Gerard P. Cornuejols

Gerard P. Cornuejols

Past Awards

Frederick W. Lanchester Prize: Winner(s)

The 2015 Lanchester Prize is awarded to Michele Conforti, Gérard Cornuéjols, and Giacomo Zambelli for their book Integer Programming, Springer, Switzerland, 2014.

Advances in the theory of integer programming have gone hand in hand with advances in solving integer programs in practice. This textbook presents the fundamentals of the area, highlighting the mathematical elegance of the foundations of the field, as well as bringing the reader to the edge of the research frontier. The writing blends clarity of exposition with a dedication to infusing the reader with the needed geometric intuition. Several well-known results especially benefit from this fresh presentation, including the theory of split inequalities and the explicit description of the convex hull of a finite union of polyhedra. Even the most recent theoretical gems are included, such as the exponential lower bound on the size of extended formulations of the matching polytope as well as the power of hierarchies of relaxations based on semidefinite programming. This advanced theory is complemented by a thorough development of the algorithmic and modeling aspects of the area, making this a truly complete survey of integer programming, which will serve the next generation of researchers to further advance the field in the years ahead.

The committee members (David Shmoys, chair, Michael Ferris, Ramesh Johari, Chung Piaw Teo, Bert Zwart) are pleased to designate Michele Conforti, Gérard Cornuéjols, and Giacomo Zambelli as recipients of the 2015 Lanchester Prize.

John von Neumann Theory Prize: Winner(s)
INFORMS President Rina Schneur presents the John von Neumann Theory Prize Medal to Gerard P. Cornuejols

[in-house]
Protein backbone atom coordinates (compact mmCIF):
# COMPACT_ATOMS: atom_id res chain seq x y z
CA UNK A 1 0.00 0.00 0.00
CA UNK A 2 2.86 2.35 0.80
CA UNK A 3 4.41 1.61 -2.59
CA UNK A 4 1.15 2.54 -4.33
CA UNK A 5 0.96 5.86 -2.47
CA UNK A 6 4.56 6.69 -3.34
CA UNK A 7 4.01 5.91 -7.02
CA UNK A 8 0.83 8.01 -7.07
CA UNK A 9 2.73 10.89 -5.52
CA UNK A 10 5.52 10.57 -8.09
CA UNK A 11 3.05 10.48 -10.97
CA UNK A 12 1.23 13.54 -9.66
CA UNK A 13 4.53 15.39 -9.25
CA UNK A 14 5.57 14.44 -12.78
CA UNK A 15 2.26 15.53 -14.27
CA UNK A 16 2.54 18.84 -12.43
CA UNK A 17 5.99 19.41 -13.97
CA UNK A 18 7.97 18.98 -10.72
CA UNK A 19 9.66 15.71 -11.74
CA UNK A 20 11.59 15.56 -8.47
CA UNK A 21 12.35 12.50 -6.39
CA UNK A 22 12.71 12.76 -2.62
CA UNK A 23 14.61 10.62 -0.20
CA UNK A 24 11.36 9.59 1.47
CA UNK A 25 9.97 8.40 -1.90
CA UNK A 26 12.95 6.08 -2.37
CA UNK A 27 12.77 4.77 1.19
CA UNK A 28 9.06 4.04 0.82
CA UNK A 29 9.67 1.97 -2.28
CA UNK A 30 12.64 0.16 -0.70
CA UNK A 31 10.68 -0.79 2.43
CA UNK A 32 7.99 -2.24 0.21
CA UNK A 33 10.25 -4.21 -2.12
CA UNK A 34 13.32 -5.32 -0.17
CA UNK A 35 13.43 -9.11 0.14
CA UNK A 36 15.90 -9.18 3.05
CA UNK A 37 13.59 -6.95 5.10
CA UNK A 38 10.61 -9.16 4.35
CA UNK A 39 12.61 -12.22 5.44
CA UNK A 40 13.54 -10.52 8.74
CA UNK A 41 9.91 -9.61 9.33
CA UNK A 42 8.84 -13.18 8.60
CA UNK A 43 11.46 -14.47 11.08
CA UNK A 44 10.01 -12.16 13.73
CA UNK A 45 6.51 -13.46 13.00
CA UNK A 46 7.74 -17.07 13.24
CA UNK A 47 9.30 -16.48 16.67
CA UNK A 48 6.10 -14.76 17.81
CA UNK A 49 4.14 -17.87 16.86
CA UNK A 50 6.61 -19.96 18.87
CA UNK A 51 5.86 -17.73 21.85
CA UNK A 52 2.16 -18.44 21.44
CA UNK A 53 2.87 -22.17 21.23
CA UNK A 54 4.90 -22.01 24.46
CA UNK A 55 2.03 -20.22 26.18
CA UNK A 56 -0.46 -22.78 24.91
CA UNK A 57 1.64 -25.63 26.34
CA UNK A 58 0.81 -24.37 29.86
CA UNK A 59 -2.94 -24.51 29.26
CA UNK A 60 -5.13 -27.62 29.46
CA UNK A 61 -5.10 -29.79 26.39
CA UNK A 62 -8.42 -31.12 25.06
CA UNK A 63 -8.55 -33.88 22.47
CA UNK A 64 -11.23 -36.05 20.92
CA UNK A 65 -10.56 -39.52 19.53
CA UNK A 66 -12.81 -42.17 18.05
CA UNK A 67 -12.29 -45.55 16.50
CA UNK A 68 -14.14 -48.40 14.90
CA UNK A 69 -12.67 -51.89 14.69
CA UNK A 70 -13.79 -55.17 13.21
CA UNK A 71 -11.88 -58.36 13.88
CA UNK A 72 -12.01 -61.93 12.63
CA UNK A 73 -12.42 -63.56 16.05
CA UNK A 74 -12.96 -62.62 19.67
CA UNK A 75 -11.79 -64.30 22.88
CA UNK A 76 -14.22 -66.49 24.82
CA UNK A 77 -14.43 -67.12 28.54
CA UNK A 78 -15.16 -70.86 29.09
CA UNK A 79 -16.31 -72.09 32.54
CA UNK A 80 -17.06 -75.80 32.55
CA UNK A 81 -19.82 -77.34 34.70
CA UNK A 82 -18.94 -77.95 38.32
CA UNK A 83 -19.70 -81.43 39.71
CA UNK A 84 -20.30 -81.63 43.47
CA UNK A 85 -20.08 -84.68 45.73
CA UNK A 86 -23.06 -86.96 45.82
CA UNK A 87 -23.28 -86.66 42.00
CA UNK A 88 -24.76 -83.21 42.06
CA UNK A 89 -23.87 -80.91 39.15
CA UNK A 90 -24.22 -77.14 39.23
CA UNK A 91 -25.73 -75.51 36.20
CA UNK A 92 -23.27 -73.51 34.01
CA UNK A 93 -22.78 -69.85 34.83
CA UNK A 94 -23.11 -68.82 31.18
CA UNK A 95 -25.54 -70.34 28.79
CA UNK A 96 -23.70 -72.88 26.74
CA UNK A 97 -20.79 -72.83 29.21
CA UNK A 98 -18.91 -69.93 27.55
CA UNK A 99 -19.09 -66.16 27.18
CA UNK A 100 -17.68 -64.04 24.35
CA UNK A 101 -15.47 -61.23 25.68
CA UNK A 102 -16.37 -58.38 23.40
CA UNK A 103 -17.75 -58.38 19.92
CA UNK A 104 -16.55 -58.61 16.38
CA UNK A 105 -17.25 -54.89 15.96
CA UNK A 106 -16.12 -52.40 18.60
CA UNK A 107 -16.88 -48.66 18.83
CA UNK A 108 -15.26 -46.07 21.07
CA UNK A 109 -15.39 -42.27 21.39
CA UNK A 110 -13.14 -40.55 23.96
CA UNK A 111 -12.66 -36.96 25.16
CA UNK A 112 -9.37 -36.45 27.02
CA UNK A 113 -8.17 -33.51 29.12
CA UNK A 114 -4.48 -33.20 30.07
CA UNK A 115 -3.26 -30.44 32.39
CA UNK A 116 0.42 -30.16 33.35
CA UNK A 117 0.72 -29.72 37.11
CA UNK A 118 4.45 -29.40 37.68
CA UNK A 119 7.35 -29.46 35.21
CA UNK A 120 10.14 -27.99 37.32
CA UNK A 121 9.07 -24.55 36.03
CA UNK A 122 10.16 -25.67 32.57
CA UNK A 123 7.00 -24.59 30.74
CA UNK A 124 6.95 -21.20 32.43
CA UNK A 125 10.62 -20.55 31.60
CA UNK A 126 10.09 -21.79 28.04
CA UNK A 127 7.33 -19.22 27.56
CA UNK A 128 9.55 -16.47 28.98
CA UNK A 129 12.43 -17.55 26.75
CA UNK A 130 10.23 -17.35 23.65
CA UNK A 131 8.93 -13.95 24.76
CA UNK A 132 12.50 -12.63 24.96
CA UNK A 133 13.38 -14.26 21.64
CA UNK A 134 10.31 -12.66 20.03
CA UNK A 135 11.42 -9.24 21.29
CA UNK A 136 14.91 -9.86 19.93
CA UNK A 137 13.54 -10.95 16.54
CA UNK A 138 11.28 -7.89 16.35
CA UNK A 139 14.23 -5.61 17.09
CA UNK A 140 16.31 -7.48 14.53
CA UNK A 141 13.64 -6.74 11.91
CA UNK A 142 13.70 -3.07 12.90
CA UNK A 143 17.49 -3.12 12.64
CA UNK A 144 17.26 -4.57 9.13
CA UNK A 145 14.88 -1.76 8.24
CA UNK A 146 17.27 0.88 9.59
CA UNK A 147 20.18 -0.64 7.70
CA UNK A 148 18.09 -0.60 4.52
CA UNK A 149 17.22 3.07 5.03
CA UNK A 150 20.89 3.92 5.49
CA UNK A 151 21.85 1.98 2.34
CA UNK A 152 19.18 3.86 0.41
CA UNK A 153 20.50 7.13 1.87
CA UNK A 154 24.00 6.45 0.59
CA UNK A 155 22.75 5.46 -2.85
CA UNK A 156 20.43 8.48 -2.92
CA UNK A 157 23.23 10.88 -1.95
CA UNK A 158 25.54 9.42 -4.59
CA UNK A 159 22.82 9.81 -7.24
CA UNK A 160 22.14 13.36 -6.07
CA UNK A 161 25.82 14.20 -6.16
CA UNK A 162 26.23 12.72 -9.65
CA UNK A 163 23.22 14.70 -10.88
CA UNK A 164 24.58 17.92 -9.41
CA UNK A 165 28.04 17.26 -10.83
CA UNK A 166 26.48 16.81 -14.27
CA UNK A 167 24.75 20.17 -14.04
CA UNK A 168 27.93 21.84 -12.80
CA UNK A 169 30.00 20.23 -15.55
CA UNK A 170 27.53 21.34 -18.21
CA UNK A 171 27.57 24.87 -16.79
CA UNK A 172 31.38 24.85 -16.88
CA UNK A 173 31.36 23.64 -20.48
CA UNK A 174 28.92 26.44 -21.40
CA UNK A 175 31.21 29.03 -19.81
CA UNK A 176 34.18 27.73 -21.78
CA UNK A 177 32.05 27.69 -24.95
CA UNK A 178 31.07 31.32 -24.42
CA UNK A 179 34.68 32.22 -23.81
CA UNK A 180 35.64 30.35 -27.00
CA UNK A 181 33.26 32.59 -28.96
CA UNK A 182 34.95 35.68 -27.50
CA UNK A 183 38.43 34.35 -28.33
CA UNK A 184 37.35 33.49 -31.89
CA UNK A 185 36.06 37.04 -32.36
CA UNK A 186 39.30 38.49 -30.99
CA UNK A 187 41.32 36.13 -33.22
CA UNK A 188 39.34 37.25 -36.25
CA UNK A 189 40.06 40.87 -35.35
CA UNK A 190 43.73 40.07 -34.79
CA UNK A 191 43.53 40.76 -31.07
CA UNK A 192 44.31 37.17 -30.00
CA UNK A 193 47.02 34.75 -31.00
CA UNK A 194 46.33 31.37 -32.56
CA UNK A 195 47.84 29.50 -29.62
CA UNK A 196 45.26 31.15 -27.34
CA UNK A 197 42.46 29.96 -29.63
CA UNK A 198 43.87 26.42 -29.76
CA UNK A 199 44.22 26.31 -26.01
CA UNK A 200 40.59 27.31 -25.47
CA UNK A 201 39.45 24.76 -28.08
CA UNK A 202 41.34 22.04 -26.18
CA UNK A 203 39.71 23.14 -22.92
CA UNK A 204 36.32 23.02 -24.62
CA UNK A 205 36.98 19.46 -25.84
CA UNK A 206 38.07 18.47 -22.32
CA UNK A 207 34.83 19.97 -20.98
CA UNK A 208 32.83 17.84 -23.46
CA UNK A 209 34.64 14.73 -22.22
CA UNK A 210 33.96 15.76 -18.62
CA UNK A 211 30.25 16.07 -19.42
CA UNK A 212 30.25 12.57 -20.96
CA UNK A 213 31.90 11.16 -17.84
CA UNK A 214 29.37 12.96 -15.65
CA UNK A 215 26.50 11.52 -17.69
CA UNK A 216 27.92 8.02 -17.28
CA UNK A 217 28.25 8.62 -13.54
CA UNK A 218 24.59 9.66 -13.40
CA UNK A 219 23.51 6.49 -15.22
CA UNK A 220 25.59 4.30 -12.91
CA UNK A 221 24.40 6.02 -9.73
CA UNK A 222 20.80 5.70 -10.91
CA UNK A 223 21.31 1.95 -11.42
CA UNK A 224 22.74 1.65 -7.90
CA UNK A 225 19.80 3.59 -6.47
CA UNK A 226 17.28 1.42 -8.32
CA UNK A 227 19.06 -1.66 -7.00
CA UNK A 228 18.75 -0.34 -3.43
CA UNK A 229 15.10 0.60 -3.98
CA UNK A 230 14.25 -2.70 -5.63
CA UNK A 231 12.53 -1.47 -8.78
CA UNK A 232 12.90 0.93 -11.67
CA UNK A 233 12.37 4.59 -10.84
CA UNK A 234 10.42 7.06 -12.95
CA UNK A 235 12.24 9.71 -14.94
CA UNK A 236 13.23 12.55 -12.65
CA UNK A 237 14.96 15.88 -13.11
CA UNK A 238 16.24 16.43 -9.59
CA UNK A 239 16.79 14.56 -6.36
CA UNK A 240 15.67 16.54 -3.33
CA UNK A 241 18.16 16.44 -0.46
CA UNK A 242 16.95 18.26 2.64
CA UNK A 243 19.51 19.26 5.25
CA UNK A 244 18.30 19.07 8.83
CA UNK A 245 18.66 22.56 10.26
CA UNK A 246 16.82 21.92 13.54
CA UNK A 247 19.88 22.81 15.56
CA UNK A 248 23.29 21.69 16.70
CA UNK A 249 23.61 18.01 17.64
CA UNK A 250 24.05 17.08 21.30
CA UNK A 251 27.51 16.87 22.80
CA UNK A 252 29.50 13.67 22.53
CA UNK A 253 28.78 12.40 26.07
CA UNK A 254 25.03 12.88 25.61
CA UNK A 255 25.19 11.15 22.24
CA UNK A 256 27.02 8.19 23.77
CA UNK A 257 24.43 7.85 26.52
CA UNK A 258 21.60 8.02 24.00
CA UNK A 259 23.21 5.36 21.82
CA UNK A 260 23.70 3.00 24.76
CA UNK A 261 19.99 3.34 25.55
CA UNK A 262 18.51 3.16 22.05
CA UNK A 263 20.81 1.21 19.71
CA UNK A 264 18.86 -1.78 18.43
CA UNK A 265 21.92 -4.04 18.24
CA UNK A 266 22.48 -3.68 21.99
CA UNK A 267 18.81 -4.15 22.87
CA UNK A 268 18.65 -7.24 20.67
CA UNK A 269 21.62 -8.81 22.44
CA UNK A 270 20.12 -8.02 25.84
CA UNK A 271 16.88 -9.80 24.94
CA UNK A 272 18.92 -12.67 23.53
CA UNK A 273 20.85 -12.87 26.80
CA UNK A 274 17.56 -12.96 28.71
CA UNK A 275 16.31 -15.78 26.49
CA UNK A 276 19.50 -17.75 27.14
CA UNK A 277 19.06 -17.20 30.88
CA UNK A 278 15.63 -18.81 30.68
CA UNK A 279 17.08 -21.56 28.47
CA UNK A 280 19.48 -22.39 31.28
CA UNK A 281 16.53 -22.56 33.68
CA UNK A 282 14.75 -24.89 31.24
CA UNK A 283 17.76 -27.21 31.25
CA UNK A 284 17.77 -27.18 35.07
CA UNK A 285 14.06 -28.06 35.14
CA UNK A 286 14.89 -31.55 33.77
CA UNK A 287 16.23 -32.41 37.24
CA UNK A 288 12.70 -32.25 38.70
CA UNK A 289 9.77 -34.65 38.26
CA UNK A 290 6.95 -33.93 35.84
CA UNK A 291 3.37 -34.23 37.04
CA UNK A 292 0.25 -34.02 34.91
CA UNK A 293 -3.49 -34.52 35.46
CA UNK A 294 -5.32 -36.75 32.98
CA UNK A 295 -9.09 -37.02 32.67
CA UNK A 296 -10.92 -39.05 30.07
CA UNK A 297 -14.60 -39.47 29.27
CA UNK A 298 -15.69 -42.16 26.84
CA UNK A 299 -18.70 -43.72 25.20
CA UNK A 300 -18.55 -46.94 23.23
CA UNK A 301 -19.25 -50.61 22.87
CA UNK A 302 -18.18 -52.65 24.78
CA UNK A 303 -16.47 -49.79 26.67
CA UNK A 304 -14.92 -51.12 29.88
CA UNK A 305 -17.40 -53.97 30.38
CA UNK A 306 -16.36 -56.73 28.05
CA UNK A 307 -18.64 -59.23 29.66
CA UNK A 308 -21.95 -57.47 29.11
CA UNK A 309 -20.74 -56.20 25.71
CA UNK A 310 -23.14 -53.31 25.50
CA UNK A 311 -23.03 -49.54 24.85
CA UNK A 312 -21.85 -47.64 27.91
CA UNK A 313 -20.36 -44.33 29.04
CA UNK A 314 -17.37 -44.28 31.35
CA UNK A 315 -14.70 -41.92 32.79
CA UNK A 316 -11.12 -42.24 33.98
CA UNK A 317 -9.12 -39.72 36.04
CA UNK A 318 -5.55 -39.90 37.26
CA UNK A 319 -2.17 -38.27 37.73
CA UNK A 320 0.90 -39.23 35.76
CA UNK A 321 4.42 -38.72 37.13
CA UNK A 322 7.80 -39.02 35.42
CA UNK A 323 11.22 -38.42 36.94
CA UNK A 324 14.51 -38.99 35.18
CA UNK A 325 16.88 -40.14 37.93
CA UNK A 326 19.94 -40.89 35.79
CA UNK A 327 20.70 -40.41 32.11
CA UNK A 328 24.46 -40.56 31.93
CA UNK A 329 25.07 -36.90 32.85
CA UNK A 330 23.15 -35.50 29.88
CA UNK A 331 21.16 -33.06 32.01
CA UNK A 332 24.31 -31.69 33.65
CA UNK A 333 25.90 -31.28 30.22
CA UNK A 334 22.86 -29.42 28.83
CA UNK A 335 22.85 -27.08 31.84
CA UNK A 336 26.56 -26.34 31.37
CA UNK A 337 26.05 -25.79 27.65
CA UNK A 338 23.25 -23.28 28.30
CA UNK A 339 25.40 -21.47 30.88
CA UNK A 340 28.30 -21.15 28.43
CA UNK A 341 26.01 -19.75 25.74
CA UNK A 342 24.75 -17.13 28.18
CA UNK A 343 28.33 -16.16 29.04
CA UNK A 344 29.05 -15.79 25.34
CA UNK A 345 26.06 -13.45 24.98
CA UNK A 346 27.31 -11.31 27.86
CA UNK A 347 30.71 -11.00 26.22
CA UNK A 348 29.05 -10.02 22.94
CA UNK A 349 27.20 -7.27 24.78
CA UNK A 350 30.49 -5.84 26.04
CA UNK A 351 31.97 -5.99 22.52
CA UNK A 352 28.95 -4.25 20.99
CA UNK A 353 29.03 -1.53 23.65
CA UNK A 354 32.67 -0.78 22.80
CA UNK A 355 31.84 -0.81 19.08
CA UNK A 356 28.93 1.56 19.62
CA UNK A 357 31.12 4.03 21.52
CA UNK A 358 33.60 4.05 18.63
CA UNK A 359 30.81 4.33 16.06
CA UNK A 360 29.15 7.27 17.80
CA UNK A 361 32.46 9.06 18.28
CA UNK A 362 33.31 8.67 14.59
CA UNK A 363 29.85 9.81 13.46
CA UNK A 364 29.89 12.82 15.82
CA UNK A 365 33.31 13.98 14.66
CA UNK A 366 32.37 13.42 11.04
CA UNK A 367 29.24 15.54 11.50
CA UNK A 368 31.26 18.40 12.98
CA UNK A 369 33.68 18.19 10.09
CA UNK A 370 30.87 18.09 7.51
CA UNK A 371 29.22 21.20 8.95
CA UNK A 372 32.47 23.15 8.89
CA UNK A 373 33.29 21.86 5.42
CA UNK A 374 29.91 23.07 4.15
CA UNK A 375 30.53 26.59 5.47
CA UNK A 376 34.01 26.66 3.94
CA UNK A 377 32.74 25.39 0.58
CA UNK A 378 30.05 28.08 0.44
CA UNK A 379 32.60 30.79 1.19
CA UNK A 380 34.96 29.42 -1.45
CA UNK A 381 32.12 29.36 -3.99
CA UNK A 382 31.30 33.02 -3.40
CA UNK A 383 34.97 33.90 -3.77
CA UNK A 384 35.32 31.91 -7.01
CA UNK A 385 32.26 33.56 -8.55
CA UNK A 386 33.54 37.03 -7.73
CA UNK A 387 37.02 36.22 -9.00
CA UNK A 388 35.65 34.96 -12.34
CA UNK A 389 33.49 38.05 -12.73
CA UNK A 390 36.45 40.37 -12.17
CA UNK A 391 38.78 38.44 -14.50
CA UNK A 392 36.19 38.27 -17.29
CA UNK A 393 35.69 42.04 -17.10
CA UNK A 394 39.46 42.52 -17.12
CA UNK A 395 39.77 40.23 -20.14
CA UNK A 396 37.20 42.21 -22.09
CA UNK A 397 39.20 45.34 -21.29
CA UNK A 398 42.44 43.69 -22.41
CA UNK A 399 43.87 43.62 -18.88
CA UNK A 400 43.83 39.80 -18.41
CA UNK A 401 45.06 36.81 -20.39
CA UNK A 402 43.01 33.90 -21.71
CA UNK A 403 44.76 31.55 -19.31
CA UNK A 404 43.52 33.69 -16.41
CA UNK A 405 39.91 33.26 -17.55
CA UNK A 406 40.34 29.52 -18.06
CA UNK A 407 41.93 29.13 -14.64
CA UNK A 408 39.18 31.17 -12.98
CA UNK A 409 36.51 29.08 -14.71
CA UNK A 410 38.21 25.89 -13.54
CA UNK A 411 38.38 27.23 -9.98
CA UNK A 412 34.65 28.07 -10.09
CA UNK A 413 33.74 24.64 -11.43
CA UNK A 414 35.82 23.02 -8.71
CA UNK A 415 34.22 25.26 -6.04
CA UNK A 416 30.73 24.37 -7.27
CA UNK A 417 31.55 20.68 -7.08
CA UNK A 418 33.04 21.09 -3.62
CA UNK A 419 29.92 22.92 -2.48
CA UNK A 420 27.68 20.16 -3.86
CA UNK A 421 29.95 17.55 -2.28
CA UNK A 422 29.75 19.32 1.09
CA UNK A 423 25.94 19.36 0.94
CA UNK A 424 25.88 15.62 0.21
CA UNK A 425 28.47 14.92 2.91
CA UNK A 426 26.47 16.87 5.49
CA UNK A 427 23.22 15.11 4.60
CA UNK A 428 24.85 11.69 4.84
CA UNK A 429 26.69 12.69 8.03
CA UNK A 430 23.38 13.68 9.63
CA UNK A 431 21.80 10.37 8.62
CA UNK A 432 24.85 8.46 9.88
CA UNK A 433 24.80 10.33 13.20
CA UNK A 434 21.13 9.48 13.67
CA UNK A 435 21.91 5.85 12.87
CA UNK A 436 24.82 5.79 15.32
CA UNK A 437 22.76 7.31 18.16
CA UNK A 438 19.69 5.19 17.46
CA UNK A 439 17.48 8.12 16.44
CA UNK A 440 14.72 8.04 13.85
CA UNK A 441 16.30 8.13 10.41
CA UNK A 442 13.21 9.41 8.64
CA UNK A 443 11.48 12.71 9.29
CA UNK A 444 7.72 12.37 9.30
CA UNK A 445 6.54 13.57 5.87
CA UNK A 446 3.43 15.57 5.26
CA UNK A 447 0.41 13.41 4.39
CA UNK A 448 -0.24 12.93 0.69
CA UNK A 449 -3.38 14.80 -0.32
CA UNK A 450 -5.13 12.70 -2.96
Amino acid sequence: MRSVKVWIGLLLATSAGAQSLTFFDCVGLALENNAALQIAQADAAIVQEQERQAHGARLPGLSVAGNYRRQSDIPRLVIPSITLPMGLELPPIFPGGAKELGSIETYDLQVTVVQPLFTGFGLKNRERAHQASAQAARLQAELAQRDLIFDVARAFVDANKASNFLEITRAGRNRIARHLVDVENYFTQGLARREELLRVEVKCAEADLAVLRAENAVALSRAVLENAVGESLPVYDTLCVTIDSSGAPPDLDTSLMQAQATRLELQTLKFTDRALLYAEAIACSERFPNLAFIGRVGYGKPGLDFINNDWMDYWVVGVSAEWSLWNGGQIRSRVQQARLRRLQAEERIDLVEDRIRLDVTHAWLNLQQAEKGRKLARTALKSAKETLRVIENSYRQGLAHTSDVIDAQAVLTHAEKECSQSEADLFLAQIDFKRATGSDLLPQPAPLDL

The 2011 John von Neumann Theory Prize is awarded by the Institute for Operations Research and the Management Sciences to Professor Gerard Cornuejols for his fundamental and broad contributions to discrete optimization including his deep research on balanced and ideal matrices, perfect graphs and cutting planes for mixed-integer optimization. In 1977, he (together with Marshall Fisher and George Nemhauser) won the Lanchester Prize for his work on facility location. He (together with Michele Conforti) showed that a matrix is balanced if and only if every one of its submatrices is perfect (equivalently, ideal) and he (together with Michele Conforti and M. R. Rao) provided a polynomial-time recognition algorithm for balanced matrices, a longstanding open problem. Their paper containing this result earned them the Fulkerson Prize for 2000 from the Mathematical Optimization Society. In 2009 he received the Dantzig award of the Mathematical Optimization Society for his cumulative contributions to optimization.

He (together with Egon Balas and Sebastian Ceria) developed the lift-and-project method for generating cutting planes for mixed 0-1 programs. In addition, he (together with Kent Andersen and Yanjun Li) showed how the classical mixed-integer Gomory cuts can be embedded in a branch and bound framework that renders them efficient. These developments have led to the incorporation of such cuts into the branch- and- bound codes of the leading commercial solvers and have played a major role in the state of the art in integer programming during the past two decades.

In the early 2000s he (together with several of his former students) made decisive progress in proving the strong perfect graph conjecture, open for the past 40 years. It says that a graph is perfect if and only if it contains no odd hole or anti-hole (complement of a hole) as an induced subgraph. Their work has helped the team (Chudnovski, Seymour, Robertson and Thomas) who finally proved the conjecture in a 150 page paper.